Independent component (IC) analysis is a powerful technique for blind source separation whose purpose is to find a linear transformation,(2.21)so that the resulting components of y(n) become independent in the statistical sense, serving as estimates of the source signals s(n). Since strict statistical independence cannot be achieved in practice, B is chosen so that some suitable function designed to measure independence is maximized, usually synonymous to maximizing non-Gaussianity. The linear transformation in (2.21) is, in contrast to PCA, not constrained to be orthogonal, but can have any structure as long as B has full column rank. A description of methods for determining the ICs y(n) is outside the scope of this paper. The interested reader is referred to the literature available on this topic (e.g. Hyvärinen et al. 2001).
IC analysis (ICA) has been investigated for the extraction of atrial activity (Rieta et al. 2004; Castells et al. 2005b; Phlypo et al. 2007). This technique can extract atrial activity in signals as short as a few seconds; this is in contrast to ABS and variants where several beats are required to produce an average. With ICA, a component is selected as a ‘global’ atrial signal with contributions from all leads. The amplitude of this signal is normalized and therefore does not easily translate to clinical terms. As a result, lead-related information is lost as the ICs derive from one or several signal sources and not from a particular position on the body surface.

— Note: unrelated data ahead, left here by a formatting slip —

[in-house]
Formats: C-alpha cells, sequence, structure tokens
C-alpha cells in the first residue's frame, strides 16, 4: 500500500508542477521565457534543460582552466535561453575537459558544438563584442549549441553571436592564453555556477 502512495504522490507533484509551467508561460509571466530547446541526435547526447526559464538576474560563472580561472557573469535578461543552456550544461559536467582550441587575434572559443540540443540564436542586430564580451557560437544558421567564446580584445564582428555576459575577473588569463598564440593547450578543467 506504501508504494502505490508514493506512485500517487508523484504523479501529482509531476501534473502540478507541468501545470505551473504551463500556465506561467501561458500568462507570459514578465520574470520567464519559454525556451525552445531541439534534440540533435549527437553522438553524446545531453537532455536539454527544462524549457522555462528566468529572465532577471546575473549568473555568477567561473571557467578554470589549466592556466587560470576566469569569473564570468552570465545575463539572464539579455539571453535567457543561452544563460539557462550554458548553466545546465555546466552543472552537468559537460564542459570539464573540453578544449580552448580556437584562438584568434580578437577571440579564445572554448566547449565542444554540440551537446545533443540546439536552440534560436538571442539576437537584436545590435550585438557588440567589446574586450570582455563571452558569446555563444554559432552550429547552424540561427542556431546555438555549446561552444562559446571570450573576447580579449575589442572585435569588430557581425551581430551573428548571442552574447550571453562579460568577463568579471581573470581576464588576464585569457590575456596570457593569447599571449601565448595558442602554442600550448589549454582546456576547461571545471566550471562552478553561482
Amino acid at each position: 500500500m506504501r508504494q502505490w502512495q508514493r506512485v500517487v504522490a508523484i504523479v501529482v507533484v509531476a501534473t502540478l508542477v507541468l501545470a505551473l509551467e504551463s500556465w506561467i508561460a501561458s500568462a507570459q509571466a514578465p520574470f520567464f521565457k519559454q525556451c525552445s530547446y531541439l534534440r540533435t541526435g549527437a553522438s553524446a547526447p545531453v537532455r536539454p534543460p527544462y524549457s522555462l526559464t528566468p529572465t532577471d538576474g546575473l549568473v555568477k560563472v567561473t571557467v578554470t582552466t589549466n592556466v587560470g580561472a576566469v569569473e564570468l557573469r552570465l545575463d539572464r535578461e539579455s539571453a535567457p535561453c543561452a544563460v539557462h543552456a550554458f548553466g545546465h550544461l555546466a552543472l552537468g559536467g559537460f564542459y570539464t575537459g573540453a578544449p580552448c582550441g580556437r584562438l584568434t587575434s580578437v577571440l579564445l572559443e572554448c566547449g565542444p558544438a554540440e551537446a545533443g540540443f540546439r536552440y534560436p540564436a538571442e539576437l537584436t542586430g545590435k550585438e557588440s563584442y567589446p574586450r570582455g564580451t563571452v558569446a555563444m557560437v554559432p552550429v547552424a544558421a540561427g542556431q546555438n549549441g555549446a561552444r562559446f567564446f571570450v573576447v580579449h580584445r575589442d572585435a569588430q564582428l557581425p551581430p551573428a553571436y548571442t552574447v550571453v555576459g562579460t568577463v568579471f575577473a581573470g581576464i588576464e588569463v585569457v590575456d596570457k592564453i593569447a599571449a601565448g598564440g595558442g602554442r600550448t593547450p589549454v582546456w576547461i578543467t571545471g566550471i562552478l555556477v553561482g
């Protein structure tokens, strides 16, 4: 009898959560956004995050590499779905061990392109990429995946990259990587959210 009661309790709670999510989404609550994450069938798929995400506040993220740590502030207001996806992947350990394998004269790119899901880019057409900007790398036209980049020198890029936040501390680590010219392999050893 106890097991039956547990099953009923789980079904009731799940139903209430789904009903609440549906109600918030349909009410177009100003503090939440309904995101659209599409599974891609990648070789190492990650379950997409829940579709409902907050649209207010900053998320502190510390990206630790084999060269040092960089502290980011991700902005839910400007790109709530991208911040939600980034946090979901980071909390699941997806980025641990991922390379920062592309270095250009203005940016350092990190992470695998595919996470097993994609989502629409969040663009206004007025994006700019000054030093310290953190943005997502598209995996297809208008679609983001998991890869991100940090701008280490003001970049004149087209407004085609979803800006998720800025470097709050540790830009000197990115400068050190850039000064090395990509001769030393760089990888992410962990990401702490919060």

The assumption of non-Gaussian source signals is valid when it comes to ventricular activity, because histogram analysis of the amplitude of ECGs at high signal-to-noise ratios (SNRs) shows that the kurtosis is much larger than zero, i.e. the ventricular activity is clearly super-Gaussian (Rieta et al. 2004; Clifford et al. 2006). On the other hand, this assumption is less valid for atrial activity as its kurtosis may approach zero (Castells et al. 2005b), although it was initially suggested to have a sub-Gaussian distribution (Rieta et al. 2004). While certain types of noise are clearly super-Gaussian, e.g. powerline interference, other types such as muscular activity are approximately Gaussian (Clifford et al. 2006), implying that the IC with atrial activity will contain some muscular noise.
The validity of the assumption of linear, instantaneous mixing, described by the matrix A, has been motivated by the structure of the solution to the so-called forward problem (Rieta et al. 2004). In that solution, the electrical potential on the body surface is obtained by adding the partial contributions of the potentials on the epicardial surface, each point being weighted by a linear, instantaneous transfer coefficient. The coefficients account for the conductivity of the human torso when approximated as an isotropic, homogeneous volume conductor. It should be noted that the validity of this assumption may be questioned because the cardiac source rotates over time due to, for example, respiration (Clifford et al. 2006).
A crucial step in ICA-based atrial activity extraction is to identify the IC that contains atrial activity. The first algorithm proposed for this purpose made use of kurtosis-based reordering of the components, relying on the assumption that sub-Gaussian sources are associated with atrial activity, approximately Gaussian ones with various types of noise, whereas super-Gaussian sources are associated with ventricular activity (Rieta et al. 2004). Figure 3 illustrates the outcome of ICA for a 12-lead ECG, the ICs being displayed in increasing order of kurtosis. The atrial activity is mostly contained in the first IC.
3. AF frequency and beyond